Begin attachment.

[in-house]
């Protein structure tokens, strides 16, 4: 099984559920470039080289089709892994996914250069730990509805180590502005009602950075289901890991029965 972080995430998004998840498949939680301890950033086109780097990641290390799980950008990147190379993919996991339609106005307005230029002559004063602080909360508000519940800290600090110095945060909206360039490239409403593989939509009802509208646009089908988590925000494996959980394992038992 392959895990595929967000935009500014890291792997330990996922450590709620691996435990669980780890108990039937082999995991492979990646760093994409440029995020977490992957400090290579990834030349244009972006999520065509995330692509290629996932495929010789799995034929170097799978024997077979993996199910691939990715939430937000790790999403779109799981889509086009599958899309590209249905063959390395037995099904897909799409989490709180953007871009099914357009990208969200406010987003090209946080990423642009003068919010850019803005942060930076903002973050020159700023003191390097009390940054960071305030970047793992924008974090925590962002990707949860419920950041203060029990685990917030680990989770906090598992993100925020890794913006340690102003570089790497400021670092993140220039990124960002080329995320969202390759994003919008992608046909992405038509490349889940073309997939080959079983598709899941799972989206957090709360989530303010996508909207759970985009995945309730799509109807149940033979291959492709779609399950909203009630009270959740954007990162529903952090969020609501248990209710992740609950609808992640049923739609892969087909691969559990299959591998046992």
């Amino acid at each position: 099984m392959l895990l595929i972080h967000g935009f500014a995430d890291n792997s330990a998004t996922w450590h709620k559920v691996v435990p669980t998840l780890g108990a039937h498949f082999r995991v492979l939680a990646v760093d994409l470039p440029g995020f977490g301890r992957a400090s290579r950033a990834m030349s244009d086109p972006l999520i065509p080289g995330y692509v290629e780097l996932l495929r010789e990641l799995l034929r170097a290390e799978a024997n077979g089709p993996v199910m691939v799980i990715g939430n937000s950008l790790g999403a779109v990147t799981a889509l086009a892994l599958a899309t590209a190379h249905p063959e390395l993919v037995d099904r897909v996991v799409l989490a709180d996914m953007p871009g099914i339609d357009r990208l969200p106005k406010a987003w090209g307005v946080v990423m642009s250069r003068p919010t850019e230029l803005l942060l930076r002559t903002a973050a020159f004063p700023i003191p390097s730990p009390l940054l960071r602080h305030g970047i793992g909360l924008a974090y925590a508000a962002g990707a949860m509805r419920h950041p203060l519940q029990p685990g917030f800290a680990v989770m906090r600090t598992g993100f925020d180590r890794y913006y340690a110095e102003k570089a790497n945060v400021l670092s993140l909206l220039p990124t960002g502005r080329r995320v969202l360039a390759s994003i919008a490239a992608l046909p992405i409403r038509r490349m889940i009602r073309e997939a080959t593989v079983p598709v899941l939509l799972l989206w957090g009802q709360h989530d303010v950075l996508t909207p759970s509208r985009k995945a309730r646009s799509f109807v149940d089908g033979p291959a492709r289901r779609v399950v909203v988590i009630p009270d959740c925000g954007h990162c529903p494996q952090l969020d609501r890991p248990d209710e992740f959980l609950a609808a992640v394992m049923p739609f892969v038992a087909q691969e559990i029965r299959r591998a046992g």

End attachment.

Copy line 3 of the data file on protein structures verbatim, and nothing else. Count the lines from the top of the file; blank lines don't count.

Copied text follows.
């Amino acid at each position: 099984m392959l895990l595929i972080h967000g935009f500014a995430d890291n792997s330990a998004t996922w450590h709620k559920v691996v435990p669980t998840l780890g108990a039937h498949f082999r995991v492979l939680a990646v760093d994409l470039p440029g995020f977490g301890r992957a400090s290579r950033a990834m030349s244009d086109p972006l999520i065509p080289g995330y692509v290629e780097l996932l495929r010789e990641l799995l034929r170097a290390e799978a024997n077979g089709p993996v199910m691939v799980i990715g939430n937000s950008l790790g999403a779109v990147t799981a889509l086009a892994l599958a899309t590209a190379h249905p063959e390395l993919v037995d099904r897909v996991v799409l989490a709180d996914m953007p871009g099914i339609d357009r990208l969200p106005k406010a987003w090209g307005v946080v990423m642009s250069r003068p919010t850019e230029l803005l942060l930076r002559t903002a973050a020159f004063p700023i003191p390097s730990p009390l940054l960071r602080h305030g970047i793992g909360l924008a974090y925590a508000a962002g990707a949860m509805r419920h950041p203060l519940q029990p685990g917030f800290a680990v989770m906090r600090t598992g993100f925020d180590r890794y913006y340690a110095e102003k570089a790497n945060v400021l670092s993140l909206l220039p990124t960002g502005r080329r995320v969202l360039a390759s994003i919008a490239a992608l046909p992405i409403r038509r490349m889940i009602r073309e997939a080959t593989v079983p598709v899941l939509l799972l989206w957090g009802q709360h989530d303010v950075l996508t909207p759970s509208r985009k995945a309730r646009s799509f109807v149940d089908g033979p291959a492709r289901r779609v399950v909203v988590i009630p009270d959740c925000g954007h990162c529903p494996q952090l969020d609501r890991p248990d209710e992740f959980l609950a609808a992640v394992m049923p739609f892969v038992a087909q691969e559990i029965r299959r591998a046992g």